TUCSON, Ariz. — When Colin Kaepernick placed his political ideas above his pro football aspirations, he ignited a national conversation and sacrificed his sports career.
The documentary "Kapernick and America" takes a long, hard look at the figure's ascension and evolution.
The image of Kaepernick — a look of defiant pride on his face — taking a knee during the pre-game national anthem has become an iconic symbol of the two Americas in which we live.
Supporters see Kaepernick's protest as a bold, courageous stand in the face of institutional racism that turns a blind eye to police brutality against minorities.
Detractors see the protest as a cynical, selfish stance of a millionaire with fading athletic talents attempting to draw attention to himself while disparaging the freedoms and privileges that allowed him to ascend to his heights.
Directors Thomas Rockwell and Ross Hockrow take a decidedly pro-Kaepernick bent, focusing on Kaepernick's athletic martyrdom. Placing his ideals over his on-field aspirations, he was seemingly blackballed by the league when he started free agency.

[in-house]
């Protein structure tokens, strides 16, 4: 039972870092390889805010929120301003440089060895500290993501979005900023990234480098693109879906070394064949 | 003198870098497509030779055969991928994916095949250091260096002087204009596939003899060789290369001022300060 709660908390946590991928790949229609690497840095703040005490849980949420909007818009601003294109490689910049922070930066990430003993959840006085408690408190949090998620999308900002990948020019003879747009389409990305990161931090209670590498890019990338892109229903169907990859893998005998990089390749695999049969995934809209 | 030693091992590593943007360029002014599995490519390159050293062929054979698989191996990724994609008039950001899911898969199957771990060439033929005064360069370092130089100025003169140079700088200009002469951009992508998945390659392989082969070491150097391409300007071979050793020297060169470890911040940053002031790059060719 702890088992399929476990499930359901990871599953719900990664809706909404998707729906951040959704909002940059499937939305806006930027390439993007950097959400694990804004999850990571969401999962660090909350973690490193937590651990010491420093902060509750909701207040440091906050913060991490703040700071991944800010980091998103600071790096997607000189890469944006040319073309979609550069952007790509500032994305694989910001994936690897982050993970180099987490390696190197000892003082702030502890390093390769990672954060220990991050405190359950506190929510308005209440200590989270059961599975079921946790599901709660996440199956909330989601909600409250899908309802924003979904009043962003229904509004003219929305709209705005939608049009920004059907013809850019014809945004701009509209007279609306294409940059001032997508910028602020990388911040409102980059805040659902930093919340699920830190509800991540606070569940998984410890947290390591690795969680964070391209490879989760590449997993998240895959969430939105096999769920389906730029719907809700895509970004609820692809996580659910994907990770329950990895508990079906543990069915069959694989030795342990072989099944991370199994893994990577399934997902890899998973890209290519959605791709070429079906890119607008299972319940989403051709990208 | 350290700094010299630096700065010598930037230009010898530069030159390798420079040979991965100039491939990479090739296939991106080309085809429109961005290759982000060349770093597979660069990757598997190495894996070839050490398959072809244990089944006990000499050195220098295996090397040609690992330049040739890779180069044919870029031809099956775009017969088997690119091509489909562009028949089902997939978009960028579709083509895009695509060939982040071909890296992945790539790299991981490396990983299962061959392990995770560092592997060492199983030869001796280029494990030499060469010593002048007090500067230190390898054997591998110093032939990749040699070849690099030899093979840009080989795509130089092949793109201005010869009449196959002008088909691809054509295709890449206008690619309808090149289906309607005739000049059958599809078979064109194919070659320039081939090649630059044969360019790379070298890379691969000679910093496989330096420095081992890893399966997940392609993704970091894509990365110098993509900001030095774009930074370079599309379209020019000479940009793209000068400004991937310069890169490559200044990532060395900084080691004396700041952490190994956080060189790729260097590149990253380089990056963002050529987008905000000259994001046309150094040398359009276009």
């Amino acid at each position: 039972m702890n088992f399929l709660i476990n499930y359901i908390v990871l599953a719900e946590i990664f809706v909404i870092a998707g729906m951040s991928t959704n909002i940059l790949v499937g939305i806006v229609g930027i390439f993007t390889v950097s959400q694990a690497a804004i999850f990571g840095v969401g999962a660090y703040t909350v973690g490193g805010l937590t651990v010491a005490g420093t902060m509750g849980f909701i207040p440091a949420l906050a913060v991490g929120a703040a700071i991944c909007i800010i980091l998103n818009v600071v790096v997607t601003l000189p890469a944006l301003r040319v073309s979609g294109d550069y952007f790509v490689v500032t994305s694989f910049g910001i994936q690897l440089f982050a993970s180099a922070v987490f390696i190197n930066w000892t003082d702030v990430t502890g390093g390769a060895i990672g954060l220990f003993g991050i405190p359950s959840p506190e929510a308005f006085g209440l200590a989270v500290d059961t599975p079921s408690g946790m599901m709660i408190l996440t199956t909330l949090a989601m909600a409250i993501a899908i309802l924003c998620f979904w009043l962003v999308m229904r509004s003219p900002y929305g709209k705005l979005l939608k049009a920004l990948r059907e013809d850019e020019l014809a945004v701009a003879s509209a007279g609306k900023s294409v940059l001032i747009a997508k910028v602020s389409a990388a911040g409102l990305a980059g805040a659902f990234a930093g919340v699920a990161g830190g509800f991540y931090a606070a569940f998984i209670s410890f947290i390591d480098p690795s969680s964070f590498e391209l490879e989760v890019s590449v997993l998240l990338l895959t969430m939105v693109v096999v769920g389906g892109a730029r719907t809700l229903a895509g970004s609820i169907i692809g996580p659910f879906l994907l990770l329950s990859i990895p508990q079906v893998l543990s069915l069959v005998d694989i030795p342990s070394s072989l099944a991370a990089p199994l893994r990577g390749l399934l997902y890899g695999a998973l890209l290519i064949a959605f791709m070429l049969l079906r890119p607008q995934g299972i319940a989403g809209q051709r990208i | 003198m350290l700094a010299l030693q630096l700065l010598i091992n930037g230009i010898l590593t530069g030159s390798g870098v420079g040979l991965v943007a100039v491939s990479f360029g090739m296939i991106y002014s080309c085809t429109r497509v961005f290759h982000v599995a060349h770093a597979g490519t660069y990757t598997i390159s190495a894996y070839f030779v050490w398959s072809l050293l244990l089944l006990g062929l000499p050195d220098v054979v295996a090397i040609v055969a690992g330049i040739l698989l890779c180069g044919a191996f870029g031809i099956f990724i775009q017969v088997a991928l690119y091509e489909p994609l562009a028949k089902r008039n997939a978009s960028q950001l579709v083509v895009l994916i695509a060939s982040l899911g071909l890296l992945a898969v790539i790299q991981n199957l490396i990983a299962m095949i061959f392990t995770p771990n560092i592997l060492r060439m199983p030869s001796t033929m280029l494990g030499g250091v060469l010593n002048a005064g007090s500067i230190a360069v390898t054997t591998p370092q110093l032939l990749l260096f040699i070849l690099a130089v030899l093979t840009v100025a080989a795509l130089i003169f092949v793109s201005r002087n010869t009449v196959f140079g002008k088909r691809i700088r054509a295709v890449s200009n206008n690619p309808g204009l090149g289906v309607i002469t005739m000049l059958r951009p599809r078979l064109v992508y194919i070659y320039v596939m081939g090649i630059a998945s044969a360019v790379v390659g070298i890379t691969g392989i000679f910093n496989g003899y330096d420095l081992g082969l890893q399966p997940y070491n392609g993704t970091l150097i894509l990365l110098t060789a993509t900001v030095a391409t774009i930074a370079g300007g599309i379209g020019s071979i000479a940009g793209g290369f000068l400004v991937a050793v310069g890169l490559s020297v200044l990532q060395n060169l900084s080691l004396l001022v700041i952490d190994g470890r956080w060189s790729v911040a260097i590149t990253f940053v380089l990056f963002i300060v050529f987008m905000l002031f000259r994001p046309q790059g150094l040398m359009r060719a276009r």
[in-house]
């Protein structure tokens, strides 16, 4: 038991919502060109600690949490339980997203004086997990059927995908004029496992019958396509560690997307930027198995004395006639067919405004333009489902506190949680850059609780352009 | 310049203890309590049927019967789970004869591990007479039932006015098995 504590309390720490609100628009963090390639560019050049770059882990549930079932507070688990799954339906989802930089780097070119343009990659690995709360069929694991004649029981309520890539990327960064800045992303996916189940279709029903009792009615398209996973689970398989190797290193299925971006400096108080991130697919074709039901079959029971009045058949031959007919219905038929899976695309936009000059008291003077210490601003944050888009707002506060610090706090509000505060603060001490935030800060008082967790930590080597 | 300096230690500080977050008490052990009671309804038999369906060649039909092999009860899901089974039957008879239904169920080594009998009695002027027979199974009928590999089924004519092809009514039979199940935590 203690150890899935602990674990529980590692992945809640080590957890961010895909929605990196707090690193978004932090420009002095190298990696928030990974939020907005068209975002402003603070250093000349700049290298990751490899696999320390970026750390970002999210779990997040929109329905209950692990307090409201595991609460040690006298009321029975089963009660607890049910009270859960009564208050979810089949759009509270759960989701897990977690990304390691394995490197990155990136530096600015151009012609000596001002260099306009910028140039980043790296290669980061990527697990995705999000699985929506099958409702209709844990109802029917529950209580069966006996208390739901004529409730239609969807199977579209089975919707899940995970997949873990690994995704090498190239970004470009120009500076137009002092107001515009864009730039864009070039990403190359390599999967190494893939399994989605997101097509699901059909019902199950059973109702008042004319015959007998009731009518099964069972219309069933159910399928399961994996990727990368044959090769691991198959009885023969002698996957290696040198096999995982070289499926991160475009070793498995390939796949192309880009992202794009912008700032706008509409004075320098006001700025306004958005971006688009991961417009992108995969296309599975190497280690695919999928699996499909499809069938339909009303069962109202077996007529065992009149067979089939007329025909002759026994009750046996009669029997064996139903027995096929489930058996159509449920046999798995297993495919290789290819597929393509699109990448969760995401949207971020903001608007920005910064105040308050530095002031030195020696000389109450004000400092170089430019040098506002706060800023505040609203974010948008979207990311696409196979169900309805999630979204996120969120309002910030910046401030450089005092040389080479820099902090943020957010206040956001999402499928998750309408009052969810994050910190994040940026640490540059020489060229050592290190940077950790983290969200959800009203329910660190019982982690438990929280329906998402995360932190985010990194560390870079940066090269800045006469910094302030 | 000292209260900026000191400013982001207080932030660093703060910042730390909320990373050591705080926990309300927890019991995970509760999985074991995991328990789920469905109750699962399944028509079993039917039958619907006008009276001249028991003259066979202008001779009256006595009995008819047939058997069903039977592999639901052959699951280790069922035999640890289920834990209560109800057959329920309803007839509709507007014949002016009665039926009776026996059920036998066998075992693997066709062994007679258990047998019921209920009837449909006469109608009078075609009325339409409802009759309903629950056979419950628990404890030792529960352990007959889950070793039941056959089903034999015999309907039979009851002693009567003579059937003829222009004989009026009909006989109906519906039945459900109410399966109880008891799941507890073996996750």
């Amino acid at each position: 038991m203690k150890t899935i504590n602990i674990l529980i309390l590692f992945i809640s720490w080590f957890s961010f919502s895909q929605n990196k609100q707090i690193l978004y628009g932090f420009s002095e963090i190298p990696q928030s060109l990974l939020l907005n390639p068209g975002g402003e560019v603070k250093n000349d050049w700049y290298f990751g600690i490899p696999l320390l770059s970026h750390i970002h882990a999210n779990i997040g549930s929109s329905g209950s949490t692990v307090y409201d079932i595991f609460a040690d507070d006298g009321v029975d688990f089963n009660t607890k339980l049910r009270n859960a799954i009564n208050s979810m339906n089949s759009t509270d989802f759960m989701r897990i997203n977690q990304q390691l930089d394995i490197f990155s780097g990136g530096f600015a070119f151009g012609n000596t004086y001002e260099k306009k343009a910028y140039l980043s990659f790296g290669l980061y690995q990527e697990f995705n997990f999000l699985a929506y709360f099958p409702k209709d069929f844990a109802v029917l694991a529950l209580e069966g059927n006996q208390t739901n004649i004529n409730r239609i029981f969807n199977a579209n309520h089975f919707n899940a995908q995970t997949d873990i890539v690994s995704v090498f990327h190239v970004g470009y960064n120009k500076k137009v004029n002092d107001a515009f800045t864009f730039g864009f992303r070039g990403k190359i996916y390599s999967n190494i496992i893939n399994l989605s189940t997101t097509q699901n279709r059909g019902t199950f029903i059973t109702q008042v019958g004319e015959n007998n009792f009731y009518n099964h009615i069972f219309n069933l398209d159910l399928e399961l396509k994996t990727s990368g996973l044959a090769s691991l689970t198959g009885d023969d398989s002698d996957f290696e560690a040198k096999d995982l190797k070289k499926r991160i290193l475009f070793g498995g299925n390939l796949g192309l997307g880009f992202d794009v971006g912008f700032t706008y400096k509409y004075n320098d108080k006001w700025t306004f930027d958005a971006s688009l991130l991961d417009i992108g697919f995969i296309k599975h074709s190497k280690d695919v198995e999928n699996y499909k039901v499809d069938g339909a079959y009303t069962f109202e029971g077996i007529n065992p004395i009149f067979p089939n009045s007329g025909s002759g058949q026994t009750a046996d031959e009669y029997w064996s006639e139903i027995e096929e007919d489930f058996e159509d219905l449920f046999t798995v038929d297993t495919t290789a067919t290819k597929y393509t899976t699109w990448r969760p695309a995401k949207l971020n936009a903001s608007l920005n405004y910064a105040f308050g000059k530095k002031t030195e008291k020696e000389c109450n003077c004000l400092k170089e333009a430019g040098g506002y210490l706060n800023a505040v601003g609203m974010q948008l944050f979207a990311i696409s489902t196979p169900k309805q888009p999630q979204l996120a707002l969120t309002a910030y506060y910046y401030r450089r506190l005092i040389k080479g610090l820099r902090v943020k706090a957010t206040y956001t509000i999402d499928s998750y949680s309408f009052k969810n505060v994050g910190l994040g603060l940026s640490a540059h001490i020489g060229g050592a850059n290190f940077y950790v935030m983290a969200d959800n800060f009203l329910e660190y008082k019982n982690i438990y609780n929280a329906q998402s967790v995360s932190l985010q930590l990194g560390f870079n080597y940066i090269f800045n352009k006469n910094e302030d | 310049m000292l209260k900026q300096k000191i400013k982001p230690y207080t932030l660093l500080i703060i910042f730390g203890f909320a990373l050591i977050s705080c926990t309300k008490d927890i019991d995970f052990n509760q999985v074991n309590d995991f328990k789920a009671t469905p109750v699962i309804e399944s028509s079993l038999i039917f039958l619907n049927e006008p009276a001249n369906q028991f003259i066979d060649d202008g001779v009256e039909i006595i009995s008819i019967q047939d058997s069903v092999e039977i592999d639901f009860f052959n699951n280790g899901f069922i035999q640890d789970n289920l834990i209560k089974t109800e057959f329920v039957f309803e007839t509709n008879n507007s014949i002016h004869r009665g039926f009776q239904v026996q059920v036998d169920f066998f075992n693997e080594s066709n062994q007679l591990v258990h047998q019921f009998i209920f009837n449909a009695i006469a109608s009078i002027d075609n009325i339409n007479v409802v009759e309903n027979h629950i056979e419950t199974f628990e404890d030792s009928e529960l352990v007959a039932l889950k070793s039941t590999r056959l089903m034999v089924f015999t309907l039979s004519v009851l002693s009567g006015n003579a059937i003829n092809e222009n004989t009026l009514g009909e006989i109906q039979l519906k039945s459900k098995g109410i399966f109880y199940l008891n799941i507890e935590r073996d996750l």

Teams seemed unwilling to give him a shot at playing again, fearful of the PR backlash they'd face by signing him.
Using interviews with Kaepernick, then-San Francisco 49ers head coach Jim Harbaugh, and broadcasters Don Lemon and Pam Oliver, the documentarians recount the tale of the unlikely superstar.
A Black child adopted by white parents, Kaepernick grew up straddling multiple cultures.
His flashy style and tattooed torso made him a figure of controversy even before he took his political stance. Once Kaepernick began kneeling, he became a symbol of the Black Lives Matter movement and dog whistle grandstanding from politicians.
The doc gives voice to Kaepernick's opponents but focuses on insipid, angry interviewees who bubble with barely-disguised prejudice. They burned and made shooting squad targets of Kaepernick dolls and jerseys.
Some more coherent Kaepernick opponents would have more thoroughly rounded out the package.
Even though the support of Kaepernick's ideals may be divided in 2022, the doc argues, history will likely be on his side. The man known for kneeling will likely stand through the ages as a civil rights figure.
RATING: 3 stars out of 4.